After this petition had been The hon. gentleman pursued to read, Mr. Grattan rose to make some length his reasoning upon his announced motion relative to this topic ; and concluded with the petition from Ireland, which moving “That this House will, he had presented. He said, his early in the next session of parhon. friend who had just address. liament, take into its most serious ed the House had argued the consideration the state of the laws question so justly and wisely, that affecting his Majesty's Roman-cahe had left him little to add on tholic subjects in Great Britain the subject. He confined himself and Ireland, with a view to such chiefly to the particular matter of a final and conciliatory adjustment the petition, which was signed by as may be conducive to the peace above 900 persons, among whom and strength of the United Kingwas a large portion of the Irish dom, to the stability of the Protesnobility. The petitioners had tant establishment, and to the gemade those declarations on the neral satisfaction and concord of all part of the catholics which the classes of his Majesty's subjects.” House had desired to have, and Sir Henry Parnell then rose to had complied with the terms speak in the capacity of the prewhich had been exacted from senter of the other catholic petithem. He hail a letter in his tion, and said, that although when hand, for the authenticity of first informed of the intended mowhich he could vouch, directed tion he was disposed to think it by the Pope to be written by not that which the circumstances Cardinal Litta to Dr. Poynter, of the case required, yet upon touching the conditions with consulting several members on which the legislature wished that the subject, and considering the any concessions to the catholics late period of the session, he was should be accompanied ; and the induced to change his opinion, forms of oaths which it permitted and willingly second the motion. were little different from those at He then entered into considerapresent taken by the catholics of tions of the policy of the repeal of Ireland, to which was added his the penal code, which he consiHoliness's permission that a list, dered as the principal cause of the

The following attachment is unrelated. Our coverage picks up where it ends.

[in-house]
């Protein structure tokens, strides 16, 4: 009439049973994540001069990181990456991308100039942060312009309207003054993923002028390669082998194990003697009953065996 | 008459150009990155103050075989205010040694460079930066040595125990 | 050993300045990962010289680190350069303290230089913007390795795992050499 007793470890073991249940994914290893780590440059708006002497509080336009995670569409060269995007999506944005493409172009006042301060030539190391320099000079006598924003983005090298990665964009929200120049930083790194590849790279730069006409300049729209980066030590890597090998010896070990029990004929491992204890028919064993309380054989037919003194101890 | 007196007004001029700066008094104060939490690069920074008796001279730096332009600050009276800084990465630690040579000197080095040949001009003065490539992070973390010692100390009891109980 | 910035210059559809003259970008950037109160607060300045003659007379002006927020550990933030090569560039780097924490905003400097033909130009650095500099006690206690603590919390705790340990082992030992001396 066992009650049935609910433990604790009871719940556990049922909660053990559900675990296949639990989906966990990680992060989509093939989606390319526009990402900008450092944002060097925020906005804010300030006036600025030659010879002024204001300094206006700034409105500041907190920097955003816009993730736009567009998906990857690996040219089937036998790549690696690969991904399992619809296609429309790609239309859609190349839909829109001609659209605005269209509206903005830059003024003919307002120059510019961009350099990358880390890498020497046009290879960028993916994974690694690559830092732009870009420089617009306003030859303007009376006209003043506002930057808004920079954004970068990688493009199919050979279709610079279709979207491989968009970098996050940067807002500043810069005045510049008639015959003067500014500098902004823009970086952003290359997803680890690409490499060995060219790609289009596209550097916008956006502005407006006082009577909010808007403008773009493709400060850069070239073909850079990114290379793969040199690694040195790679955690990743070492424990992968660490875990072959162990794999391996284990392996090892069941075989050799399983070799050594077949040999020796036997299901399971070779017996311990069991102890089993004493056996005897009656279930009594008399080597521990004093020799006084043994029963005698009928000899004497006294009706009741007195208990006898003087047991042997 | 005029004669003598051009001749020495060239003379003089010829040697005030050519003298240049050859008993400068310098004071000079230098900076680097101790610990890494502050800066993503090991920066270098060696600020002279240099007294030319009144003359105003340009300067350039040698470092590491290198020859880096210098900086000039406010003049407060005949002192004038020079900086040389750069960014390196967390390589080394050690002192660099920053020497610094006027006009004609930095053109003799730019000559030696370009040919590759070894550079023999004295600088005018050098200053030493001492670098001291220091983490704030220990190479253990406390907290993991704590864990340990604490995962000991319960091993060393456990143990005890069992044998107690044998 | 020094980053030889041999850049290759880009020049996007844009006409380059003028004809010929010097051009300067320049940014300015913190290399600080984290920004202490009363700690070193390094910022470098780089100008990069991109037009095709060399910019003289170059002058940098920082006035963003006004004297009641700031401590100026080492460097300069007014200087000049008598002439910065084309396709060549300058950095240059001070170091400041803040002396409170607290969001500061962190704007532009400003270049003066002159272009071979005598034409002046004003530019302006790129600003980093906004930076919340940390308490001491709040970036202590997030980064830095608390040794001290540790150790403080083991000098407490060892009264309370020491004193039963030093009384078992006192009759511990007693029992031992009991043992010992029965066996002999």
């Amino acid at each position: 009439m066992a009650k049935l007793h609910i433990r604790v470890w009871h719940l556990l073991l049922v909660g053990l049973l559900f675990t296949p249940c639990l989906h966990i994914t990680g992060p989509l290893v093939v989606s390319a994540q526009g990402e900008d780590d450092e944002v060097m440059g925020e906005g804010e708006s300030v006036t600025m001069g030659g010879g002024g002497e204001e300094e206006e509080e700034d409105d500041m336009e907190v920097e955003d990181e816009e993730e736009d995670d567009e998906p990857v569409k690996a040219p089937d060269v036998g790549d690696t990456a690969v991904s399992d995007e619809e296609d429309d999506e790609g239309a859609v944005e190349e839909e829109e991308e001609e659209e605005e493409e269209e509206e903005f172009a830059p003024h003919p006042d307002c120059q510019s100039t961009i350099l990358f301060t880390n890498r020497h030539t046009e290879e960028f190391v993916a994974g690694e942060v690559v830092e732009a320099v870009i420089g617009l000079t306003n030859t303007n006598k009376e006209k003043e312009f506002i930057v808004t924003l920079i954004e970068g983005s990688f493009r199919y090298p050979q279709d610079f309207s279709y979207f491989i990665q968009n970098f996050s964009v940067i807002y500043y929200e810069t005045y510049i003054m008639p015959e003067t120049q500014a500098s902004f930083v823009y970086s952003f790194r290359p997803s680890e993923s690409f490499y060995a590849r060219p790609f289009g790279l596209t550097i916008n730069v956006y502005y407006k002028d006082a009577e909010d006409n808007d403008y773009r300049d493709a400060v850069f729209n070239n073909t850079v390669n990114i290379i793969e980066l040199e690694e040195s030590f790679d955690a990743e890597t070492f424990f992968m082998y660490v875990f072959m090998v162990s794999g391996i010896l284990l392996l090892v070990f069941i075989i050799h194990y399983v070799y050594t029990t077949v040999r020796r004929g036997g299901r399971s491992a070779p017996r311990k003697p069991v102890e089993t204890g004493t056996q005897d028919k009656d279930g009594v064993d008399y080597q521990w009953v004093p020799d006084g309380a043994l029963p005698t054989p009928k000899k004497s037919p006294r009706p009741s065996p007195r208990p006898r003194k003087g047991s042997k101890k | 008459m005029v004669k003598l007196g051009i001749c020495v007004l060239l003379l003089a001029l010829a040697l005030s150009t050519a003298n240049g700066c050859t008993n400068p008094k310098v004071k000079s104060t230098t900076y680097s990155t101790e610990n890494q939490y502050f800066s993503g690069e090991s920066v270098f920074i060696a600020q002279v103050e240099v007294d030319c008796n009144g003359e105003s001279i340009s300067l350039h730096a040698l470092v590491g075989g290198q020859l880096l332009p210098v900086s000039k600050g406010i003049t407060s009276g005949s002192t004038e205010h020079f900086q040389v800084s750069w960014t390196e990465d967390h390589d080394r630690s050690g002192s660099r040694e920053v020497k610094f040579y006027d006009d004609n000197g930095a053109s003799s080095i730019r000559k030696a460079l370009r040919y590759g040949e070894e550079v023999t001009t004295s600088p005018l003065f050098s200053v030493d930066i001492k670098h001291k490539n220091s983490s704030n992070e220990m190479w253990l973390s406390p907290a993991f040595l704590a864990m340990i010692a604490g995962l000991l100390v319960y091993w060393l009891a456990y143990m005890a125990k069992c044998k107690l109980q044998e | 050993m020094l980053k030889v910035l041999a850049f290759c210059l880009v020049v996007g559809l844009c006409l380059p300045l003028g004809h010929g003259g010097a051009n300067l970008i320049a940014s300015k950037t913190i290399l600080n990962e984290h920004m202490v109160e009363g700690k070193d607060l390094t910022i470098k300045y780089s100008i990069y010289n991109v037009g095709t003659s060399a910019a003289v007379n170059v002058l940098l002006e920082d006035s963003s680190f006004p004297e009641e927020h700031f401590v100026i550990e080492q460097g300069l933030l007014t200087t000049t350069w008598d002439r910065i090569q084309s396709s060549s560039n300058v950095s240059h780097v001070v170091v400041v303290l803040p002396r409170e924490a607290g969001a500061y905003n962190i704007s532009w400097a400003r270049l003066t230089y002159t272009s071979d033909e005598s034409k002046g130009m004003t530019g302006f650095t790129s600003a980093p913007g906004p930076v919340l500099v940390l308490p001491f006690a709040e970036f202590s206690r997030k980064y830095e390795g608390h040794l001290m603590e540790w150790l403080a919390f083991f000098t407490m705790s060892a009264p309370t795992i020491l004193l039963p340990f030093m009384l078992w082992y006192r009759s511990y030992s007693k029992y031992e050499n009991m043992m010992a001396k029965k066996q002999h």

discontents with which Ireland ceive the petition, inasmuch as it was now agitated.